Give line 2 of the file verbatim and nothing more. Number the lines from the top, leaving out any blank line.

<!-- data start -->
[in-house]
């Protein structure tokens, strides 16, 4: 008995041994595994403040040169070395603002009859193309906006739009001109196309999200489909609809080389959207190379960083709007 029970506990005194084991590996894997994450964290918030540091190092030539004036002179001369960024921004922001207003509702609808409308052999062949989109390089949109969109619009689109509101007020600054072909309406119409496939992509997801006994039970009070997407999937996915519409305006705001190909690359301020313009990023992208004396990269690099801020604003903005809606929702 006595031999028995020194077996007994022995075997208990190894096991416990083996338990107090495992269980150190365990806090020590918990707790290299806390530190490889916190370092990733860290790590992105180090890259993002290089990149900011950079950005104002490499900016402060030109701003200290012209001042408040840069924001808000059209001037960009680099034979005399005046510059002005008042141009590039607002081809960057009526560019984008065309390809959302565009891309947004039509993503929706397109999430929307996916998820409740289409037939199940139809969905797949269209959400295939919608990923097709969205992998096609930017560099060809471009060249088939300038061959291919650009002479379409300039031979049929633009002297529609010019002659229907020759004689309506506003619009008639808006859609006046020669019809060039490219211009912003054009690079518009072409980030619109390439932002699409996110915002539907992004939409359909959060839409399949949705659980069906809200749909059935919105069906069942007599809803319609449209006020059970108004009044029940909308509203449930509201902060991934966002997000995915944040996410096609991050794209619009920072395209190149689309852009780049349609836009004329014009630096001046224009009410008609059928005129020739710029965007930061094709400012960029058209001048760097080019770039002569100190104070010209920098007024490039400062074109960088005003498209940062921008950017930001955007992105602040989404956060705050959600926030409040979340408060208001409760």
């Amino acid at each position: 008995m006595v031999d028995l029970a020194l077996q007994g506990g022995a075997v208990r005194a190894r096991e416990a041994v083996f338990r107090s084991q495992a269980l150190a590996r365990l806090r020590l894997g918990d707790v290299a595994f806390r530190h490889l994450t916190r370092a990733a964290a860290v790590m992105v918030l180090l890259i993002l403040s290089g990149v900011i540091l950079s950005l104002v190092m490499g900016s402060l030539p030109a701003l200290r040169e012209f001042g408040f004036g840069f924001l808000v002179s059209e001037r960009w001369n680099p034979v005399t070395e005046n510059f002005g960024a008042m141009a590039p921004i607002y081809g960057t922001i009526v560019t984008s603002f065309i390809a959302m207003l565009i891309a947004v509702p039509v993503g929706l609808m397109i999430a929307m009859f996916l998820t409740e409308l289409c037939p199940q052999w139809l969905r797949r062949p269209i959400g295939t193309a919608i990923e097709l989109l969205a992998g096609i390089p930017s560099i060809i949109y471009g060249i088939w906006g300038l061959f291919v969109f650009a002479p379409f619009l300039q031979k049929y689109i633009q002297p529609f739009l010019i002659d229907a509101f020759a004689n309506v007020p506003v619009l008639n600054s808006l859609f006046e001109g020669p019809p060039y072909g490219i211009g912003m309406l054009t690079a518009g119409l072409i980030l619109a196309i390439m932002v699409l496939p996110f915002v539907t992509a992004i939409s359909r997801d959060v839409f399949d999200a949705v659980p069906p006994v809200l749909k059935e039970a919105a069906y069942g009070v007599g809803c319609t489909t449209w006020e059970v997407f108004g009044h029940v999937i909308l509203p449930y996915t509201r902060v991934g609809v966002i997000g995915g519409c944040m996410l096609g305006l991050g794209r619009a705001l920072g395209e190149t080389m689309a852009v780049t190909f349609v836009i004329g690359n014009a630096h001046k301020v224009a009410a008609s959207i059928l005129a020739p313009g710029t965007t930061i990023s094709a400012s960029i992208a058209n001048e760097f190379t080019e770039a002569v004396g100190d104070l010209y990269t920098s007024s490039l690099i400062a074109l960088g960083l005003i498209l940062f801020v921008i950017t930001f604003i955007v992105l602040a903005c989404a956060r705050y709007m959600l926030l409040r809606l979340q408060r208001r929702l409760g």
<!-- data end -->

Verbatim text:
């Protein structure tokens, strides 16, 4: 008995041994595994403040040169070395603002009859193309906006739009001109196309999200489909609809080389959207190379960083709007 029970506990005194084991590996894997994450964290918030540091190092030539004036002179001369960024921004922001207003509702609808409308052999062949989109390089949109969109619009689109509101007020600054072909309406119409496939992509997801006994039970009070997407999937996915519409305006705001190909690359301020313009990023992208004396990269690099801020604003903005809606929702 006595031999028995020194077996007994022995075997208990190894096991416990083996338990107090495992269980150190365990806090020590918990707790290299806390530190490889916190370092990733860290790590992105180090890259993002290089990149900011950079950005104002490499900016402060030109701003200290012209001042408040840069924001808000059209001037960009680099034979005399005046510059002005008042141009590039607002081809960057009526560019984008065309390809959302565009891309947004039509993503929706397109999430929307996916998820409740289409037939199940139809969905797949269209959400295939919608990923097709969205992998096609930017560099060809471009060249088939300038061959291919650009002479379409300039031979049929633009002297529609010019002659229907020759004689309506506003619009008639808006859609006046020669019809060039490219211009912003054009690079518009072409980030619109390439932002699409996110915002539907992004939409359909959060839409399949949705659980069906809200749909059935919105069906069942007599809803319609449209006020059970108004009044029940909308509203449930509201902060991934966002997000995915944040996410096609991050794209619009920072395209190149689309852009780049349609836009004329014009630096001046224009009410008609059928005129020739710029965007930061094709400012960029058209001048760097080019770039002569100190104070010209920098007024490039400062074109960088005003498209940062921008950017930001955007992105602040989404956060705050959600926030409040979340408060208001409760």